NCF Nation: Kolton Houston


When LSU meets Georgia in Athens on Saturday, Ego Ferguson expects a slugfest up front.

LSU's junior defensive tackle knows playing with the big uglies in the SEC means constant fights each week, but this one feels different. Georgia has experience and comfort, while LSU walks in with inexperience and hunger.

The sledgehammer that hits hardest could pave the way to a 2-0 conference start.

"It's like watching a heavyweight fight. It's like [Muhammad] Ali and [George] Foreman go at it," Ferguson said. "It's going to be a battle all day. The way we look at it, we're coming in to prove a point that we can still do it on the defensive line. It's going to be a great challenge, but we're going to be at our best."

It's been nearly 39 years since Ali claimed his second heavyweight title, knocking out Foreman in the eighth round of the historic "Rumble in the Jungle" in Kinshasa, Zaire. It was a fight for the ages and Ferguson, who is second on LSU's team with 21 tackles and has 2.5 tackles for loss and a sack, expects a dogfight to break out up front inside Sanford Stadium.

He has every reason to think this will be quite the bout between these two lines. Georgia returned all five offensive line starters this season and added a top-end piece to the starting lineup with the return of Kolton Houston. After giving up four sacks in the season-opening loss to Clemson, Georgia's line has allowed just two sacks since then and the Bulldogs are second in the SEC in offense, averaging 574 yards per game and 7.8 yards per play.

Tight end Arthur Lynch says a reason for the line's turnaround has been comfort. Communication and nerves hurt this line in a hostile environment at Clemson, but the line's composure has improved greatly in the last two games. It started in the dramatic, 41-30 win over South Carolina, when the line surrendered two sacks and 39 negative yards. It continued with Georgia giving up no sacks and just four negative rushing yards in the blowout of North Texas.

The line would like to clean up the negative rushing yards in big games -- there were 72 combined against Clemson and South Carolina -- but with the mistakes decreasing every week, Lynch has high hopes for Saturday.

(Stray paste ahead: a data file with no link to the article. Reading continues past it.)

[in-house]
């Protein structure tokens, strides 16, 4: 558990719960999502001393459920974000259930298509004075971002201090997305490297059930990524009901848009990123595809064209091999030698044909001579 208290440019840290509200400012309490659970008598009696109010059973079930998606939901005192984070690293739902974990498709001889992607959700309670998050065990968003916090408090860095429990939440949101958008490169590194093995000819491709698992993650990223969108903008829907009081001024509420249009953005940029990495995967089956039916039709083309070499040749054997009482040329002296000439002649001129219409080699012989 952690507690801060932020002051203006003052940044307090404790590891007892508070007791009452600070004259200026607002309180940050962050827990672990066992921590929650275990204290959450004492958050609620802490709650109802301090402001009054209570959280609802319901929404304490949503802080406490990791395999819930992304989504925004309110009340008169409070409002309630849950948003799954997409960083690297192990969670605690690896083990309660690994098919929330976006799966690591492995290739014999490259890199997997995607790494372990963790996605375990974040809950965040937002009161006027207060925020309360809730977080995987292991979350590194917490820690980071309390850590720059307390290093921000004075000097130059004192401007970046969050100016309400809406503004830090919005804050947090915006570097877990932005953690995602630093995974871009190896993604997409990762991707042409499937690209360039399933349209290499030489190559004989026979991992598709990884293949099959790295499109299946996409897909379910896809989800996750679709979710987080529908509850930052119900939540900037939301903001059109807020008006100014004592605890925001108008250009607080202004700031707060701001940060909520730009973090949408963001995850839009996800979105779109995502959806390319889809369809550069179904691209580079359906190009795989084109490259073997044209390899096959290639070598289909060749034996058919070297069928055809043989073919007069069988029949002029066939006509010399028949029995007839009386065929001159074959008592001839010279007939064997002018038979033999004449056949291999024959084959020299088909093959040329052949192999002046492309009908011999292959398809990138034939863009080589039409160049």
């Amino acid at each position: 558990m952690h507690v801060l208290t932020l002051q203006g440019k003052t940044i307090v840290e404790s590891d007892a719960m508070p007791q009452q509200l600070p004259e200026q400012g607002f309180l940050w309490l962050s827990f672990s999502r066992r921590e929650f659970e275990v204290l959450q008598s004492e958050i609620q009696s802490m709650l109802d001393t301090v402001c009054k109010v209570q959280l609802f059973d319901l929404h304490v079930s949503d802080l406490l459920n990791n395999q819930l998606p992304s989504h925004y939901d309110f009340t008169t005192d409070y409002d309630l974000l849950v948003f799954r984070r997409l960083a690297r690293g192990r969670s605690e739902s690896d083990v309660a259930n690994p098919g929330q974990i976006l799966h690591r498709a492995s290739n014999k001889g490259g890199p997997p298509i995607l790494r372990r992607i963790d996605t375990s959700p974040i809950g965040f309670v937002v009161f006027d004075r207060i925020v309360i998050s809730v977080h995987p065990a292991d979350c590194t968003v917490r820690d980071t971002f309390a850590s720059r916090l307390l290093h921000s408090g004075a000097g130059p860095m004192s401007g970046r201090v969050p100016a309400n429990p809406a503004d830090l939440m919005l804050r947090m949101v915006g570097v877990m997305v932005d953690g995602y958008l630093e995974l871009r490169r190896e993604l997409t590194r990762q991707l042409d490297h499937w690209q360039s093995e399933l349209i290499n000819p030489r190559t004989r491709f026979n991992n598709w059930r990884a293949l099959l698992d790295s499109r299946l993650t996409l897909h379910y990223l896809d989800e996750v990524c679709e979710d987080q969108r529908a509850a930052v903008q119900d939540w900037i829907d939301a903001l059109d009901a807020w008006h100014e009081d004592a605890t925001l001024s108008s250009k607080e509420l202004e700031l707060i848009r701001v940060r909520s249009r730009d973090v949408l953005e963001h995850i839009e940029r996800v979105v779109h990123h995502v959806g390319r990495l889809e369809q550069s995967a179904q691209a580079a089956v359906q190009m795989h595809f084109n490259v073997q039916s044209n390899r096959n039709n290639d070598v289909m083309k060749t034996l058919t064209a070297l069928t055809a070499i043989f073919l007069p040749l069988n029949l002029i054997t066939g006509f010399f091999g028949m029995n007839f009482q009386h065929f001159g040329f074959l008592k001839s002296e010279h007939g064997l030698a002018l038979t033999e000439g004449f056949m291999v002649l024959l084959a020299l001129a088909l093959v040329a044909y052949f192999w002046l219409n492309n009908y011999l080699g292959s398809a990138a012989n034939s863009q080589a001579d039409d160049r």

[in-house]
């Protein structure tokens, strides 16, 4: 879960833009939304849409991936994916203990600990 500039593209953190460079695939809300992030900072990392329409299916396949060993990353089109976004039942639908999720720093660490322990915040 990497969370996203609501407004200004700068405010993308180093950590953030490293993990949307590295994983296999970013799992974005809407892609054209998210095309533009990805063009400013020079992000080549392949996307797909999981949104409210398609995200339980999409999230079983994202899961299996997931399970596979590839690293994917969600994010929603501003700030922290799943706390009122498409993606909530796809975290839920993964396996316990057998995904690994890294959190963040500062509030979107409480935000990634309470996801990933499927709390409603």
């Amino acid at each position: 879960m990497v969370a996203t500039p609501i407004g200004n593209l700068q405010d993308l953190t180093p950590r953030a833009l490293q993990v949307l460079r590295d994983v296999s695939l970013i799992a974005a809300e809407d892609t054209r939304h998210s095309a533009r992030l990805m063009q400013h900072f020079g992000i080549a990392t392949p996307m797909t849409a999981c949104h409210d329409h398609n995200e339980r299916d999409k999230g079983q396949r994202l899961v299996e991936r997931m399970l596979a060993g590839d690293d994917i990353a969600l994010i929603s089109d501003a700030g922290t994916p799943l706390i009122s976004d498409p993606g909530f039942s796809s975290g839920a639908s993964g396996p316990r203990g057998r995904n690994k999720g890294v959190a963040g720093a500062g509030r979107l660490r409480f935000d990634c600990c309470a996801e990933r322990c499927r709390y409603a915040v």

"It all starts up front; that's the nature of it," Lynch said. "No matter what you think or how you think football is played, the battle is one up front on the offensive or defensive side of the ball. For us to have some confidence in our offensive line and to know that they get better each week, as it continues to grow knowing the stuff that we have built around it, the sky is the limit for us as an offense."

The Tigers have been impressive on defense, allowing 310 yards per game, and 5.5 of LSU's seven sacks have come from linemen. But they've had some hiccups. They let teams such as TCU and Auburn hang around with 38 combined second-half points. LSU gave up a season-high 213 rushing yards and three touchdowns to Auburn.

It's a bit of a concern, but defensive tackle Anthony Johnson said the defensive line embraces the challenge Saturday, trying to stop Georgia's high-powered passing and rushing attacks.

"Our linebackers felt it was their job to [put pressure on Georgia's offense], but honestly, it starts up front," Johnson said. "We have to set the line of scrimmage and get everything together. If we play like we're supposed to play, it'll be a great day for us."

So how does LSU beat a line that's seemingly getting better every week? Johnson, who has 2.5 tackles for loss this year, says it starts inside. Georgia's line is clicking, but Johnson thinks he knows what the Tigers can exploit Saturday.

"Honestly, we've seen guys beat them on the inside," he said. "We've watched a lot of film on Georgia and they can be beaten. There's nobody that's invincible. We just have to work hard and play our technique."

Winning the battle inside would do wonders for LSU's pass rush, which has to improve if the Tigers are going to stop Georgia. LSU hasn't had the same production as years past, but that past aggression must be present Saturday. However, it won't be easy with Houston and Kenarious Gates manning the outside.

You have to respect Johnson's confidence, especially considering the fact that LSU's defensive line lost four NFL draft picks, but you also have to respect what Georgia's line has done. It's helped engineer one of the nation's best running duos in Todd Gurley (377 yards) and Keith Marshall (117). Quarterback Aaron Murray also is inching closer to more Georgia and SEC records with his 1,040 yards and seven touchdowns.

"Are we the most physically imposing bunch of guys up front? We're not," Georgia coach Mark Richt said, "but we have a bunch of guys collectively that when they get on the same page and they get after it, we've been able to create enough space for our backs and enough time for our quarterback to succeed."

It should be quite the rumble between the hedges.

Porous UGA line now must face Clowney